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At what stage of CKD is dialysis started?

Dialysis is often started in patients who have reached the advanced stages of chronic kidney disease (CKD). CKD is a gradual decline in the functioning of the kidneys, and it is classified into stages 1-5. Stage 5, also known as End-Stage Renal Disease (ESRD) is the most severe stage of CKD, where the kidneys have lost about 85-90% of their functioning capacity.

When a patient’s kidneys have been damaged to the extent that they can no longer perform their crucial function of filtering waste and excess fluids, dialysis may be recommended as a necessary intervention to manage the condition. However, the decision to start dialysis in patients with advanced stage CKD is usually individualized and based on several factors, including patient’s symptoms, laboratory values, age, comorbidities, social support, and desire for treatment.

Signs and symptoms that may prompt the need for dialysis include nausea and vomiting, shortness of breath, fluid overload, and difficulty in managing high blood pressure. Laboratory values such as increasing creatinine levels, a decrease in glomerular filtration rate (GFR), and electrolyte imbalances, may also indicate that dialysis is necessary to maintain the patient’s health.

The initiation of dialysis is usually determined after careful evaluation by a nephrologist, who will weigh the benefits and risks of the procedure, as well as the patient’s overall health status. In some instances, dialysis may be delayed if a patient is asymptomatic and stable, while in other cases, it may be started immediately to prevent further complications or deterioration of the patient’s health.

Therefore, the stage at which dialysis is started may vary depending on the individual patient’s needs and circumstances.

What stage of kidney failure requires dialysis?

Kidney failure is caused due to many reasons such as chronic high blood pressure, diabetes, urinary tract infections, and other kidney diseases. The kidneys are responsible for filtering and removing waste from the blood. Kidney failure occurs when they stop functioning to their full capacity, and waste products and fluids accumulate in the body.

At this stage, the doctors may recommend dialysis to remove waste products and fluids from the body.

Dialysis is a medical procedure that filters the blood and helps in removing waste, excess salt, and water from the body. There are two types of dialysis procedures: Hemodialysis & Peritoneal dialysis.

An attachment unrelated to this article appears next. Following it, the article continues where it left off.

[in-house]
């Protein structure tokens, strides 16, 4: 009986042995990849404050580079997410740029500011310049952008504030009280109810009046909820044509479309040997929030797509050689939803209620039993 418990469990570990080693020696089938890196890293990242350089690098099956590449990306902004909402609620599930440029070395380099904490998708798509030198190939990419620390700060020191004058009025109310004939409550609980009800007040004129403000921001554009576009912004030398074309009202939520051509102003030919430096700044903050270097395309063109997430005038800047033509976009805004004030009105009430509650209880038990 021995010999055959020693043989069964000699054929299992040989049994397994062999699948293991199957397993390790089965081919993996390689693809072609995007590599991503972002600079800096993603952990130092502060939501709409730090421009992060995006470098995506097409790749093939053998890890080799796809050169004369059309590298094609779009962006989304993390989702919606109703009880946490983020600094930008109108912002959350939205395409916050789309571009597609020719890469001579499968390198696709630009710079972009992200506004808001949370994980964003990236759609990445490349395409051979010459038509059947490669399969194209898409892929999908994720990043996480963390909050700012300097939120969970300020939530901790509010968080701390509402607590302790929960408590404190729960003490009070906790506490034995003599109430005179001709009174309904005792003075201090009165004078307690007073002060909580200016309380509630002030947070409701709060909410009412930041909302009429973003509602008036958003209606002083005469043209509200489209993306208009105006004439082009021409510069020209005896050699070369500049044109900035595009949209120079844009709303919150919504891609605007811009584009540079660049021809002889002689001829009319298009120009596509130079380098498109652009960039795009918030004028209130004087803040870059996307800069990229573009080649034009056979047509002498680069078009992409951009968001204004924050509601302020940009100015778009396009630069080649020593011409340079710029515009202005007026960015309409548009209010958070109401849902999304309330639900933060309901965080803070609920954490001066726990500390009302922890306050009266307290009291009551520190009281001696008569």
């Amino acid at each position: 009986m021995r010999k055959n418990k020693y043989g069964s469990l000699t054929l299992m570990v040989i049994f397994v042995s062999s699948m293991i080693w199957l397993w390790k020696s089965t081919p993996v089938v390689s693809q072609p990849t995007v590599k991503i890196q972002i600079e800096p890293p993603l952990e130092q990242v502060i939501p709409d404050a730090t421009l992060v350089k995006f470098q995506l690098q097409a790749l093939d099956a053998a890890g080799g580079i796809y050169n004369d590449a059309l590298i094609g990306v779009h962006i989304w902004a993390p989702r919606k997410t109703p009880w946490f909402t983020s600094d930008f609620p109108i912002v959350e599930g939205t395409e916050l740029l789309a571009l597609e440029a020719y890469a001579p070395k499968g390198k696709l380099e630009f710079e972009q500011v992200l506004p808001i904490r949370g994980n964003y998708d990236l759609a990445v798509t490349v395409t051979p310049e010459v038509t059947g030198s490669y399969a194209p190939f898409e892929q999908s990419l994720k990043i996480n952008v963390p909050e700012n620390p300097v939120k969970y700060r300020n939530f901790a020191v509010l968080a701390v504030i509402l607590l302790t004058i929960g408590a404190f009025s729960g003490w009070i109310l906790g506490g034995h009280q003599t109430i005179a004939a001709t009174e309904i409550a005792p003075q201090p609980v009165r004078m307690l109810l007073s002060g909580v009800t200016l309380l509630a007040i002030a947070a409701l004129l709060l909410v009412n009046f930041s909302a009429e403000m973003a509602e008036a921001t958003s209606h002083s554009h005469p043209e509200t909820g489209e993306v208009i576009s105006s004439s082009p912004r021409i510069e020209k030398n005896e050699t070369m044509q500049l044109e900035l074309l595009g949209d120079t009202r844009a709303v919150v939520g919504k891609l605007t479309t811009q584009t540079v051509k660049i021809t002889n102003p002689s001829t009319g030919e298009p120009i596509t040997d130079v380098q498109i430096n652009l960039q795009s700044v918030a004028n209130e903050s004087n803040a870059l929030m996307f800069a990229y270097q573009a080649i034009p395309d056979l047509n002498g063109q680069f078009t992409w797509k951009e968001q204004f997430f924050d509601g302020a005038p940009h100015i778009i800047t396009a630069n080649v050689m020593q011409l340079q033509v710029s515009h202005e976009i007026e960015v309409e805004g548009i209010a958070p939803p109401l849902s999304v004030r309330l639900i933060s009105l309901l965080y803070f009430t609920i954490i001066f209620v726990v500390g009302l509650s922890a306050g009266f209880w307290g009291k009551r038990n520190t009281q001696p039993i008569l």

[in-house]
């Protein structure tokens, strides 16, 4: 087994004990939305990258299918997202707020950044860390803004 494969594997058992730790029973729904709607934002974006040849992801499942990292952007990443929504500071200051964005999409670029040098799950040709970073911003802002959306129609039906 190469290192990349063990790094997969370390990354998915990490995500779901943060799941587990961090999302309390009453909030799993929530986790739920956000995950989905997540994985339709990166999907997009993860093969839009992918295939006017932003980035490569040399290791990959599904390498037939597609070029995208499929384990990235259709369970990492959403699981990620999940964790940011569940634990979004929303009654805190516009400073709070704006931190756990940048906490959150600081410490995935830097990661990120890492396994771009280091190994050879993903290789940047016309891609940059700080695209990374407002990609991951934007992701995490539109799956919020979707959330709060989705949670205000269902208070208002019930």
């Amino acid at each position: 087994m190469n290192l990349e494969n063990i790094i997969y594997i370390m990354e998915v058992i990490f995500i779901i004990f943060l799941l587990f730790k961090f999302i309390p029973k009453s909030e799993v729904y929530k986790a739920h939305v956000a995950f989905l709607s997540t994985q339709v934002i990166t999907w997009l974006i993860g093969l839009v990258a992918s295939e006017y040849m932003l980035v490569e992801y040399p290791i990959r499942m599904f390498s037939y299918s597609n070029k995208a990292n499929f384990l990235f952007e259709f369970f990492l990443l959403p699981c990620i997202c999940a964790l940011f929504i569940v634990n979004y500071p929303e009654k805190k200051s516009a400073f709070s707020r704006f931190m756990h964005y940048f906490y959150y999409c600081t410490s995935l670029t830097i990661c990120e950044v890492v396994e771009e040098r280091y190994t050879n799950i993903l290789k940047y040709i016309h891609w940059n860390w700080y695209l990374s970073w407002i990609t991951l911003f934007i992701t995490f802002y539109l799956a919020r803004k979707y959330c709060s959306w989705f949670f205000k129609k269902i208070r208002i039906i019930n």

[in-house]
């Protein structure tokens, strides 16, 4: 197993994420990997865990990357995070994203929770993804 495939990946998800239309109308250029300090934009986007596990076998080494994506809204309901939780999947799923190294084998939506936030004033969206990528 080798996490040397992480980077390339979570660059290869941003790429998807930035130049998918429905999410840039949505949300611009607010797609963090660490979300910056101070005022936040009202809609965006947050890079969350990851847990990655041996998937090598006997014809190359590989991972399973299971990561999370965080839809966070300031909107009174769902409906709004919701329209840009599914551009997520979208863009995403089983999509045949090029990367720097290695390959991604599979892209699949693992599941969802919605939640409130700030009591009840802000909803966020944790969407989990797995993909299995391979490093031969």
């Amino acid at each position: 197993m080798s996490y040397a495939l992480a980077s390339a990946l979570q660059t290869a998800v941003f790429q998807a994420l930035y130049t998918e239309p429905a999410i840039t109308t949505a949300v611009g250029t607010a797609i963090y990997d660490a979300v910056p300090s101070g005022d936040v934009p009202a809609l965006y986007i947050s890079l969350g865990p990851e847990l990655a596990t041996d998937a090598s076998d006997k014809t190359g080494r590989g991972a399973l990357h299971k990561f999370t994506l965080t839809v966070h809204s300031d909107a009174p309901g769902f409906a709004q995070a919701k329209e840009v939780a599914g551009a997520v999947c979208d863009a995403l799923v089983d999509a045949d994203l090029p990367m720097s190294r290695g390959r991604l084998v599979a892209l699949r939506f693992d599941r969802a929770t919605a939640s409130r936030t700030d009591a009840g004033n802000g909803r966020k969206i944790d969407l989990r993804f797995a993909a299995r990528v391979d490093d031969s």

Hemodialysis is a procedure where the blood is extracted from the patient’s body, and it is passed through a medical filter outside the body. Once the blood is filtered, it is pumped back into the body. Peritoneal dialysis is a procedure where a dialyzing solution is fed through a catheter inside the patient’s abdomen.

This solution helps in removing waste products from the blood, and it is drained out of the body after a few hours.

Now to answer the question, which stage of kidney failure requires dialysis, doctors decide based on the patient’s clinical and medical conditions. The most common way doctors diagnose kidney failure is by measuring the Glomerular Filtration Rate(GFR), a test that measures the level of Creatinine in the blood.

If the creatinine level is higher than the standard levels, then that indicates the kidneys are not functioning to their full capacity.

Based on the GFR levels, kidney failure is classified into five stages:

1. Stage 1: Kidney disease with normal or increased GFR (>90 mL/min)

2. Stage 2: Kidney disease with mildly decreased GFR (60–89 mL/min)

3. Stage 3: Kidney disease with moderately decreased GFR (30–59 mL/min)

4. Stage 4: Kidney disease with severely decreased GFR (15–29 mL/min)

5. Stage 5: Kidney failure (GFR<15 mL/min)

Generally, dialysis is recommended at stage 5 or kidney failure stage. When the patient reaches stage 5, the kidneys are working below 15% of their capacity, and their body is unable to remove waste products and fluids. At this point, dialysis is needed to help filter the patient’s blood and remove waste, excess salt and water from the body.

However, the decision of when to start dialysis also depends on other factors such as the patient’s age, co-existing medical conditions, and patient’s preference. dialysis is recommended when the patient is in the fifth stage of kidney failure, which is also known as end-stage renal disease (ESRD).

Does Stage 4 kidney disease need dialysis?

Stage 4 kidney disease is a serious medical condition where the kidneys are severely impaired, and their functions are largely compromised. During this stage, the kidneys often fail to eliminate waste products, extra fluids, and excess minerals from the body. This condition can lead to a range of complications such as high blood pressure, anemia, bone disease, and even heart disease.

Whether or not stage 4 kidney disease requires dialysis depends on a number of factors such as the severity of the symptoms, the overall health condition of the patient, and the sensitivity of the kidneys to treatment. While some patients with stage 4 kidney disease may manage their symptoms with medication and lifestyle changes, others may require dialysis to ensure that their kidneys are functioning properly.